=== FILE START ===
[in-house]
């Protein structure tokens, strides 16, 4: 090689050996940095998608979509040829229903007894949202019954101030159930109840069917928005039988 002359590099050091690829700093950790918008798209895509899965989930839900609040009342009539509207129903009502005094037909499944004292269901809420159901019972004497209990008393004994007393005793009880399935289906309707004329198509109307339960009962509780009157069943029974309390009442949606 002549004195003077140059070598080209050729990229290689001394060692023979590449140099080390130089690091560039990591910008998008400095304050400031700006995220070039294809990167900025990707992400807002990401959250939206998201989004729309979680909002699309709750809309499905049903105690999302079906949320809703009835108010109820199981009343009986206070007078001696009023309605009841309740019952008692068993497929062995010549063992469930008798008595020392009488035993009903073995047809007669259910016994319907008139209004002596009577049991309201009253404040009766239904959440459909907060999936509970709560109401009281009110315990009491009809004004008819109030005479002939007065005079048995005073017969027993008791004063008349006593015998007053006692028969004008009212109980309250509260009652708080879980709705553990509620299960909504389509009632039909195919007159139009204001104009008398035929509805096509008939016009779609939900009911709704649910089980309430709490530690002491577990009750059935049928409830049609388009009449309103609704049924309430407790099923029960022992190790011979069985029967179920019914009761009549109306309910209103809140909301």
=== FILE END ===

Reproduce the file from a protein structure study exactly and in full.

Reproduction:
[in-house]
């Protein structure tokens, strides 16, 4: 090689050996940095998608979509040829229903007894949202019954101030159930109840069917928005039988 002359590099050091690829700093950790918008798209895509899965989930839900609040009342009539509207129903009502005094037909499944004292269901809420159901019972004497209990008393004994007393005793009880399935289906309707004329198509109307339960009962509780009157069943029974309390009442949606 002549004195003077140059070598080209050729990229290689001394060692023979590449140099080390130089690091560039990591910008998008400095304050400031700006995220070039294809990167900025990707992400807002990401959250939206998201989004729309979680909002699309709750809309499905049903105690999302079906949320809703009835108010109820199981009343009986206070007078001696009023309605009841309740019952008692068993497929062995010549063992469930008798008595020392009488035993009903073995047809007669259910016994319907008139209004002596009577049991309201009253404040009766239904959440459909907060999936509970709560109401009281009110315990009491009809004004008819109030005479002939007065005079048995005073017969027993008791004063008349006593015998007053006692028969004008009212109980309250509260009652708080879980709705553990509620299960909504389509009632039909195919007159139009204001104009008398035929509805096509008939016009779609939900009911709704649910089980309430709490530690002491577990009750059935049928409830049609388009009449309103609704049924309430407790099923029960022992190790011979069985029967179920019914009761009549109306309910209103809140909301």